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J Neurosci. 2005 Jun 29;25(26):6127-36.

Reelin, very-low-density lipoprotein receptor, and apolipoprotein E receptor 2 control somatic NMDA receptor composition during hippocampal maturation in vitro.

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  • 1Institut F. Magendie des Neurosciences, 33077 Bordeaux Cedex, France.

Abstract

Reelin is a secreted protein that regulates brain layer formation during embryonic development. Reelin binds several receptors, including two members of the low-density lipoprotein (LDL) receptor family, the apolipoprotein E receptor 2 (ApoER2) and the very-low-density lipoprotein receptor (VLDLR). Despite the high level of expression of Reelin and ApoER2 in the postnatal brain, their functions in the adult CNS remain elusive. Here, using electrophysiological, immunocytochemical, and biochemical approaches in cultured postnatal hippocampal neurons, we show that Reelin controls the change in subunit composition of somatic NMDA glutamate receptors (NMDARs) during maturation. We found that maturation is characterized by the gradual decrease of the participation of NR1/2B receptors to whole-cell NMDAR-mediated currents. This maturational change was mirrored by a timely correlated increase of both Reelin immunoreactivity in neuronal somata and the amount of secreted Reelin. Chronic blockade of the function of Reelin with antisense oligonucleotides or the function-blocking antibody CR-50 prevented the decrease of NR1/2B-mediated whole-cell currents. Conversely, exogenously added recombinant Reelin accelerated the maturational changes in NMDA-evoked currents. The maturation-induced change in NMDAR subunits also was blocked by chronic treatment with an inhibitor of the Src kinase signaling pathway or an antagonist of the LDL receptors, but not by inhibitors of another class of Reelin receptor belonging to the integrin family. Consistent with these results, immunocytochemistry revealed that NR1-expressing neurons also expressed ApoER2 and VLDLR. These data reveal a new role for Reelin and LDL receptors and reinforce the idea of a prominent role of extracellular matrix proteins in postnatal maturation.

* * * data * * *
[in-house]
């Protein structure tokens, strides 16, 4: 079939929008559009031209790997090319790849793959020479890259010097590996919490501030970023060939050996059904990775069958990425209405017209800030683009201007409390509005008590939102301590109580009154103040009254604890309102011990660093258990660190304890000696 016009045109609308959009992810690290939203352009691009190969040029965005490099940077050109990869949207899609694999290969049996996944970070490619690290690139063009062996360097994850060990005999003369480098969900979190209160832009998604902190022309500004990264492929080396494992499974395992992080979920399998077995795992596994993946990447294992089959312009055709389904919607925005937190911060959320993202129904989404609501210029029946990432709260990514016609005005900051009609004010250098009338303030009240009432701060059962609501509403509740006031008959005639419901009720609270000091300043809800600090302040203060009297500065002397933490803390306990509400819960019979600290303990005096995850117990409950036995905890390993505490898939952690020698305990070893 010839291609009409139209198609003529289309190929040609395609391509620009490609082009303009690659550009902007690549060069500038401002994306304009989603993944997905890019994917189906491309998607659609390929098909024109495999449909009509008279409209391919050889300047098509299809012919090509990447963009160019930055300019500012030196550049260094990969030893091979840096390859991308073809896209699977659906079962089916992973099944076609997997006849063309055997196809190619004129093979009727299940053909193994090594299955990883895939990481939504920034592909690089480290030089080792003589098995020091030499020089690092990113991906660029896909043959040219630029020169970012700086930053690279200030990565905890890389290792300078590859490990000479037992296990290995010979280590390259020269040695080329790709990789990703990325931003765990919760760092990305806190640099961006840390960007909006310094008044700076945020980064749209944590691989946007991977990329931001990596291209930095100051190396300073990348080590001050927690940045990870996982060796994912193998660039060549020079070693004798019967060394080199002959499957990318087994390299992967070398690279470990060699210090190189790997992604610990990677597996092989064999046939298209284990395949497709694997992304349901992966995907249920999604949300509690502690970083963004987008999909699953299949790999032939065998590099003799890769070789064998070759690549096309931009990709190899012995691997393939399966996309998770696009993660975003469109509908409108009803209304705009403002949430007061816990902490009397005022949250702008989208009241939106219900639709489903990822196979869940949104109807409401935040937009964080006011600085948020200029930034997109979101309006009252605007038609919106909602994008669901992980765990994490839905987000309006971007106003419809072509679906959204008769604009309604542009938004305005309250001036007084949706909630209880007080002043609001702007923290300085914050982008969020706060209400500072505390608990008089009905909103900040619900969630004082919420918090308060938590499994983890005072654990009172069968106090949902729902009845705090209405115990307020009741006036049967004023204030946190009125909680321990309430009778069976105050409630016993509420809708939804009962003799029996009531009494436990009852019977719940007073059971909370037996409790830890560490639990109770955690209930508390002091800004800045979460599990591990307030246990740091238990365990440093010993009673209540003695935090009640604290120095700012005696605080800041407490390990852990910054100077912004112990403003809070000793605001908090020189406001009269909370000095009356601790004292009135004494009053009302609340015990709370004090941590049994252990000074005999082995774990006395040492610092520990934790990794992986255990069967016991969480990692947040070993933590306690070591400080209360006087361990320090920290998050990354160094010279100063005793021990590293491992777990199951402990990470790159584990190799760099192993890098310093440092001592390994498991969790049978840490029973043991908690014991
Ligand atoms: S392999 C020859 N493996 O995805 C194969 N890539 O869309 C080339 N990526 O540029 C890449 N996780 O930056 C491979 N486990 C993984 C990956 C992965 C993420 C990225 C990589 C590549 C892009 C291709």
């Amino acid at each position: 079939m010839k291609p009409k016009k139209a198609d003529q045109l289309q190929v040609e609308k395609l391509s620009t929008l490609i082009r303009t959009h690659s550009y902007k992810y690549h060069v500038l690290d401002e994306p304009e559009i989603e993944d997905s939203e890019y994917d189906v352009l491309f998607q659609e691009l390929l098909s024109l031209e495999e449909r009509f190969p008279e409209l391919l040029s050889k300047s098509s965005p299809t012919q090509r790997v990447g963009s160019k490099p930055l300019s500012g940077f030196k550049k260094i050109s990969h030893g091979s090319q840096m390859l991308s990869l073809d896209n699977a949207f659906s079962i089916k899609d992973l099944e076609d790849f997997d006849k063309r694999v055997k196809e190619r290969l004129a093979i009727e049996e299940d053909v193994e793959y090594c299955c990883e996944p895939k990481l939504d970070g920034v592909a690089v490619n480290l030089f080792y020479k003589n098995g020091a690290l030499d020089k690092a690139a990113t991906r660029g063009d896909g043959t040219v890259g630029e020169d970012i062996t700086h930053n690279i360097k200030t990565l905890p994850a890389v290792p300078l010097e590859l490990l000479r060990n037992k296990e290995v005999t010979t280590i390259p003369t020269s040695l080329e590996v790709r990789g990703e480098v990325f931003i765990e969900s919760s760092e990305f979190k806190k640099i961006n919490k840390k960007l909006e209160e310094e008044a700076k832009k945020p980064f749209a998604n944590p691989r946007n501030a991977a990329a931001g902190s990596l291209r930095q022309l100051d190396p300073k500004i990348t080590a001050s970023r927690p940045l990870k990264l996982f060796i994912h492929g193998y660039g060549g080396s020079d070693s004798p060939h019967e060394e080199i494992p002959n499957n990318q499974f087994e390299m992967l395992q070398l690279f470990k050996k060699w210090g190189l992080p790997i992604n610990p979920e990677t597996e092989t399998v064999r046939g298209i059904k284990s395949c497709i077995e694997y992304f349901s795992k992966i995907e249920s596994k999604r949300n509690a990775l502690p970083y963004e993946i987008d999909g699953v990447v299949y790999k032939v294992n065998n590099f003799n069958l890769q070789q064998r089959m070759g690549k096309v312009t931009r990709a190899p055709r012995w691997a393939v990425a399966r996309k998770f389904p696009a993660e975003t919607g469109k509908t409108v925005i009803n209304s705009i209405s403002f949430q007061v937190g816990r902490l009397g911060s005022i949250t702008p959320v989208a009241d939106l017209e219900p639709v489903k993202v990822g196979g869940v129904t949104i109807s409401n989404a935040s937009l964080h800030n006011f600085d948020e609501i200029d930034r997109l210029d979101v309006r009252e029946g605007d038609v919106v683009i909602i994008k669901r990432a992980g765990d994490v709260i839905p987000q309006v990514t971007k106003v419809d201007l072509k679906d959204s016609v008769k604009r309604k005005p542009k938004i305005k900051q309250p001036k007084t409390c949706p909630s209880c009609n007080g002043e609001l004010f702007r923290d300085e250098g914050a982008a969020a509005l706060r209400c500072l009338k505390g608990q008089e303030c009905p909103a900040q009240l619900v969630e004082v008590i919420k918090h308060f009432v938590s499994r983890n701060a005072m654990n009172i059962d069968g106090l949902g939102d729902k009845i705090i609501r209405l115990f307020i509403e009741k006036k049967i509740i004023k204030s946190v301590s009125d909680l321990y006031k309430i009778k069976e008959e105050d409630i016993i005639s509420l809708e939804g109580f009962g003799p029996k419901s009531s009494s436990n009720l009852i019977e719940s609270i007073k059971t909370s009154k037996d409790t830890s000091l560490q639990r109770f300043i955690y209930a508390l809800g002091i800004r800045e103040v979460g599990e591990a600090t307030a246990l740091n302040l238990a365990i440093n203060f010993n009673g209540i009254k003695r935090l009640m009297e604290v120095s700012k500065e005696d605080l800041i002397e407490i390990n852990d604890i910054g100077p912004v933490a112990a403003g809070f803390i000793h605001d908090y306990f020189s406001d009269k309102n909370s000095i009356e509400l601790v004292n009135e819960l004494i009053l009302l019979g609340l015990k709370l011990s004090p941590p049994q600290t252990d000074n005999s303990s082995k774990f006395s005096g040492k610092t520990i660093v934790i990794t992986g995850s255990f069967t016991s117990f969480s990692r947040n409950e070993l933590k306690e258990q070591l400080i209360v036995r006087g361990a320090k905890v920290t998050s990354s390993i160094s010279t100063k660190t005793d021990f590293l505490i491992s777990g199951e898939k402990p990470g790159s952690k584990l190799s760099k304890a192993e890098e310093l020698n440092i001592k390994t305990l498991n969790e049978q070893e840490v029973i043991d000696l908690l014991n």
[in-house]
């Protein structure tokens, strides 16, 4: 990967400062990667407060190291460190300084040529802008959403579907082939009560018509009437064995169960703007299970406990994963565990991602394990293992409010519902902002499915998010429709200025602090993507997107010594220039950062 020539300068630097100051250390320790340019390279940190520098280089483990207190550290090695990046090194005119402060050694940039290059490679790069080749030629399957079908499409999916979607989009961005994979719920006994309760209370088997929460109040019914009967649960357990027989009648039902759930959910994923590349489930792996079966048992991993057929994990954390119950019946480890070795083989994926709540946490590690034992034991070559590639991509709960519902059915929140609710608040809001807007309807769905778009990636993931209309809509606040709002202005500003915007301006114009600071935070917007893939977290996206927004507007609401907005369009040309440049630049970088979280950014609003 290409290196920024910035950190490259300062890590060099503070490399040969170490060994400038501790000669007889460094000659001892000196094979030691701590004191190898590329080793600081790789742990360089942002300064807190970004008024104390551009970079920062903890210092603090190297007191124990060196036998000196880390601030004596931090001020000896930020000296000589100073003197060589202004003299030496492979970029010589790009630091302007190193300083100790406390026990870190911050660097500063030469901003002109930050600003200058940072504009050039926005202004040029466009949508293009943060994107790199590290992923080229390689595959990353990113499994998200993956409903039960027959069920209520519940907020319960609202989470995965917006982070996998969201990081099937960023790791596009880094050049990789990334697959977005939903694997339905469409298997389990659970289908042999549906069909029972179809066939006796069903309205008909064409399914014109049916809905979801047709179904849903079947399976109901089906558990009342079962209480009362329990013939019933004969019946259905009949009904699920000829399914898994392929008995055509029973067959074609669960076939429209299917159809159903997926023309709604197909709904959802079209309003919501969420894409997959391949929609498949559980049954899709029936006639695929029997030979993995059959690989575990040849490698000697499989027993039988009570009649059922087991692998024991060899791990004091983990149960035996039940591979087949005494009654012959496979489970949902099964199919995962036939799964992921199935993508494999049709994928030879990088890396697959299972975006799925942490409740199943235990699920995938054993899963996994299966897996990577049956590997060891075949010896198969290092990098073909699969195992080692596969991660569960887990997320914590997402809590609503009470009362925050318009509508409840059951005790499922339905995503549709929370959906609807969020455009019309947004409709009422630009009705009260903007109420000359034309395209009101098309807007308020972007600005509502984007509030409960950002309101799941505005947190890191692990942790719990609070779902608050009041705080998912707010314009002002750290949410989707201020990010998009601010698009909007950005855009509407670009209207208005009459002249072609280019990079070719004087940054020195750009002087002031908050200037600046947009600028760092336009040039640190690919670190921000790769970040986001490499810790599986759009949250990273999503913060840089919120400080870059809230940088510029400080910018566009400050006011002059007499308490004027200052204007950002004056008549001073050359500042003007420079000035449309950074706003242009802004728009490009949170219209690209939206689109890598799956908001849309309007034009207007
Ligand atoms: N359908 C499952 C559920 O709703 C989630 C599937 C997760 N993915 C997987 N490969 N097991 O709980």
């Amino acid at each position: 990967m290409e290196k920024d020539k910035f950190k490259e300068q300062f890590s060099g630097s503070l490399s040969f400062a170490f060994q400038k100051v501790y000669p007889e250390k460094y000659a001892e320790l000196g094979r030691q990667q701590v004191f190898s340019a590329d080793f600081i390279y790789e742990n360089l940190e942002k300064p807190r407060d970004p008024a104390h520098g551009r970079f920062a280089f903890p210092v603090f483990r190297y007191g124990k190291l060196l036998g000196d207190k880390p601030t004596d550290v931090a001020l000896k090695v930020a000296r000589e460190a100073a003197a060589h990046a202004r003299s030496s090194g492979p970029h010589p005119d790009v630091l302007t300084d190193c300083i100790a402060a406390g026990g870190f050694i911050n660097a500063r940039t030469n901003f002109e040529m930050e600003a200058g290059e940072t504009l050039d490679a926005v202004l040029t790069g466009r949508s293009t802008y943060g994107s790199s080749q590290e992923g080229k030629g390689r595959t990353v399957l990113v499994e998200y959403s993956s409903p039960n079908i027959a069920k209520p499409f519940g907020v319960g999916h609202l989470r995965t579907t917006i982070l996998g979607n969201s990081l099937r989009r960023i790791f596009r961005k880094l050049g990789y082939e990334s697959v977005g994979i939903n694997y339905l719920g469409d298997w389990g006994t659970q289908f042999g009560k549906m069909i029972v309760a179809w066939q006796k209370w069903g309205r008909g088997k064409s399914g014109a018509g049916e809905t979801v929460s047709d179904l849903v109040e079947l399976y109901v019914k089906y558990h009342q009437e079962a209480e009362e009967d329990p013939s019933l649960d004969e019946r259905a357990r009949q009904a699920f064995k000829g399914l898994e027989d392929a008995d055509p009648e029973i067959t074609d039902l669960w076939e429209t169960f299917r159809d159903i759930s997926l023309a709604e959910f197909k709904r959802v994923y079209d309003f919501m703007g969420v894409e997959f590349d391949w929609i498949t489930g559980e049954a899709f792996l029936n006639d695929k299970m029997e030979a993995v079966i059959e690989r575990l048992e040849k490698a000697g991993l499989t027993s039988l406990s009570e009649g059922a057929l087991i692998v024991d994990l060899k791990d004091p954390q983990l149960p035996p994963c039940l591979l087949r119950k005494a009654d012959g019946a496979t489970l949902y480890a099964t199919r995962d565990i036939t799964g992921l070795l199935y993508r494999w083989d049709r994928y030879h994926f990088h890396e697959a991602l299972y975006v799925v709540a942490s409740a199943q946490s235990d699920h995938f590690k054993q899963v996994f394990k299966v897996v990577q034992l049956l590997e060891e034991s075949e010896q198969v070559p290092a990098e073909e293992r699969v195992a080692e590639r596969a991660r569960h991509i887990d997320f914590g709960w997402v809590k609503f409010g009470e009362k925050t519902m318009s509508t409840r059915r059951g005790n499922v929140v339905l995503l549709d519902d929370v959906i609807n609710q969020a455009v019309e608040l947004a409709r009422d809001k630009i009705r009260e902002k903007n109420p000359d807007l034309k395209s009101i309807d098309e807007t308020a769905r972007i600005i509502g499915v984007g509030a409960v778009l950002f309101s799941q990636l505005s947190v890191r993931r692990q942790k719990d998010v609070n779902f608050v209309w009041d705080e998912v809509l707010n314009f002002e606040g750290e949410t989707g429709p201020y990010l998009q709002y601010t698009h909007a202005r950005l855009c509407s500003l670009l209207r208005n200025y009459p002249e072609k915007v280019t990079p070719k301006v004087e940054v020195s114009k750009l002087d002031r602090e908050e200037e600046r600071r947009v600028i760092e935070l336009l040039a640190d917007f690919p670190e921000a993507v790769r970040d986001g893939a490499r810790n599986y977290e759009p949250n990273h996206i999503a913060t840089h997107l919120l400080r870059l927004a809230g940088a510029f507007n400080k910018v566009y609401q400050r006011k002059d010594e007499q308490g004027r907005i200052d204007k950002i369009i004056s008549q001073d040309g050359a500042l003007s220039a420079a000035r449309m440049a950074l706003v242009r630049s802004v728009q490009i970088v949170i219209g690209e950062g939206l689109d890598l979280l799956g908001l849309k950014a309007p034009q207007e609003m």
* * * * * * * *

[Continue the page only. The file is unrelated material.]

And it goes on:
PMID:
15987942
[PubMed - indexed for MEDLINE]
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